Pleasant Valley Fire Dept. helps boost Panhandle residents’ morale

Special to the Fort Mill TimesDecember 27, 2012 

— The Pleasant Valley Fire Department’s 21st annual Christmas Project transcended holiday cheer and goodwill by helping to restore hope for Panhandle families that suffered tough financial times in 2012.

The staff of 27 volunteer fire department personnel, along with the support of their families and other volunteers, delivered an assortment of Christmas gifts and food to 23 households in the Pleasant Valley Fire District and elsewhere in the Indian Land Panhandle.

Fire department officials coordinated their efforts with local churches and schools. As he stood in a room bedecked by boxes of presents received through church donations, Capt. Keith Wilson detailed the selection process the fire department goes through each year.

“The names come from the Indian Land Elementary School”, he said. “They help us out each year, so we contacted the families and asked them what they need. We had 116 replies and whittled that down to families who really needed help [the most].”

In a cascade of sirens and the grand entrance of a fire truck sleigh, Santa arrived at each home to greet children while the team unloaded vehicles to make the holiday deliveries. They even checked smoke alarms, replacing them with new devices as needed.

Wendy Caskey, who has four children under the age of 13 to provide for, had worried that she and her husband might not be able to afford presents for their kids this Christmas.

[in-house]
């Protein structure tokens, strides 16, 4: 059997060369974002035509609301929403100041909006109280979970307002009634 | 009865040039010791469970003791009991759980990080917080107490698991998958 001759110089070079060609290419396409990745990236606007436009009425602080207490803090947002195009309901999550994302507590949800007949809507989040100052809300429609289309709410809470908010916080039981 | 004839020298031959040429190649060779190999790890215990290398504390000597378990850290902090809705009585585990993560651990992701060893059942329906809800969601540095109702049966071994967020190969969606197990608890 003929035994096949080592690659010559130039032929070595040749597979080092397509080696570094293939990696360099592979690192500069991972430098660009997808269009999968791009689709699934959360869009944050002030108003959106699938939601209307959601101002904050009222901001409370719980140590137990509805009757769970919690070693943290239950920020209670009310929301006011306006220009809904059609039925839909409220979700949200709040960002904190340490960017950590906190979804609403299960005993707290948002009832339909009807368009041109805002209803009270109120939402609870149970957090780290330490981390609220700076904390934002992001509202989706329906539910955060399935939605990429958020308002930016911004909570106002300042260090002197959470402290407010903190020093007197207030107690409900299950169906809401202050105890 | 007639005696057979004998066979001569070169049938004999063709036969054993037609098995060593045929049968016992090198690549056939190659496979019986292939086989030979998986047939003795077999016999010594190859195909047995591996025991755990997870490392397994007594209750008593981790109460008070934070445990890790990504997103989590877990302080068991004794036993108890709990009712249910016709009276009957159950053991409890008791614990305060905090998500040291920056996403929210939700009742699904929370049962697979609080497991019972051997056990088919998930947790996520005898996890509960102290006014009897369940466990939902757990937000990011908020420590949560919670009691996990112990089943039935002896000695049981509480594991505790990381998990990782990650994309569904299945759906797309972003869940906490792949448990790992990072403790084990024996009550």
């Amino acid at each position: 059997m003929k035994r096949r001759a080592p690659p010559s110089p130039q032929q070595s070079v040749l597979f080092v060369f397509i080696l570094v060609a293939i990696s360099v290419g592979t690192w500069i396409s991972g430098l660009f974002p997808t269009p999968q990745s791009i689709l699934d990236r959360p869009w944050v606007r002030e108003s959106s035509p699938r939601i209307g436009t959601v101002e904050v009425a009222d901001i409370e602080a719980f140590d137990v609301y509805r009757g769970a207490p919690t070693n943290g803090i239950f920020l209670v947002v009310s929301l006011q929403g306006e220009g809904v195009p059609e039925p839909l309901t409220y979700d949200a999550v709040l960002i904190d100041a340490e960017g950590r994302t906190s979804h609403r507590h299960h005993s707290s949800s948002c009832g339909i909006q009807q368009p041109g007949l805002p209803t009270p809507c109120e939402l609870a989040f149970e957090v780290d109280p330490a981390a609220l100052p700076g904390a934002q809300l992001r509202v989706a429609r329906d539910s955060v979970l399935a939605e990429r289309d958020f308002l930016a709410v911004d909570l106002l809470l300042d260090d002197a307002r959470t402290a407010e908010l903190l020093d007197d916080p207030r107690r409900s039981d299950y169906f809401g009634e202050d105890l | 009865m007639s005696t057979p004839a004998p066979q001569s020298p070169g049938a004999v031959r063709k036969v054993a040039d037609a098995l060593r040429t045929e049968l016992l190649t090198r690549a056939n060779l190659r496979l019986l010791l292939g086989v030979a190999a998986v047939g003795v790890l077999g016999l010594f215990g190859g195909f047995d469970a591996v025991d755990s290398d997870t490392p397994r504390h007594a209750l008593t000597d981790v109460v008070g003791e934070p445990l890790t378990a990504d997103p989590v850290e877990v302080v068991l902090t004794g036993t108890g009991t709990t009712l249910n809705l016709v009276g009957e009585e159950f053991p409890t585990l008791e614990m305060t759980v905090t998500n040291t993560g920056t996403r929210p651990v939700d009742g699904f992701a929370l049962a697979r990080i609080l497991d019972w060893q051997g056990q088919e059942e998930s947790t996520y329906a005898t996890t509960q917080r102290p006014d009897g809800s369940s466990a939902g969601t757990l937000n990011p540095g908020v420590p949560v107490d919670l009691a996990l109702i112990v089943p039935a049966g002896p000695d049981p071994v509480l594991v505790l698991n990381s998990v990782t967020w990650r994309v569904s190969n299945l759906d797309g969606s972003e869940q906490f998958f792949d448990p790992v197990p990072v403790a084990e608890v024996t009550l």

“This was really a big lift off of our shoulders”, she said. “They’re wonderful people and I don’t know how to thank them enough for doing this. It’s a great thing that they do for people,” she said.

Wilson said the Pleasant Valley Fire Department’s primary goal is to ensure safety and provide help to local residents, but during the holidays they strive even further by embracing the yuletide spirit.

“This is their community fire department, we help each other out. This is just a different time to help them out. It gives them hope, this is their hope…that’s what Christmas is all about”, he said.

Amanda Therell’s children swarmed to greet Santa in their front yard. During the visit, she held one of her youngsters close, fighting back tears as she spoke.

“People that are having hard luck or hard times, they really need stuff like this…my heart cries, it just cries with happiness, to see them jump for joy and the smiles on their face,” Therell said. “They’re gonna have a great Christmas now because of these people.”

On a day when receiving gifts was experienced by so many in such a profound way, the very same could be said for those who gave.

Eddie Griffin has volunteered to don the Santa suit for several years now, saying there’s nothing comparable to the experience.

“I love it, seeing the kids faces light up,” he said.

“When you walk in the room and they see all the presents…and the parents, to see the relief on their faces when they get the boxes of food and stuff, it’s just amazing.”

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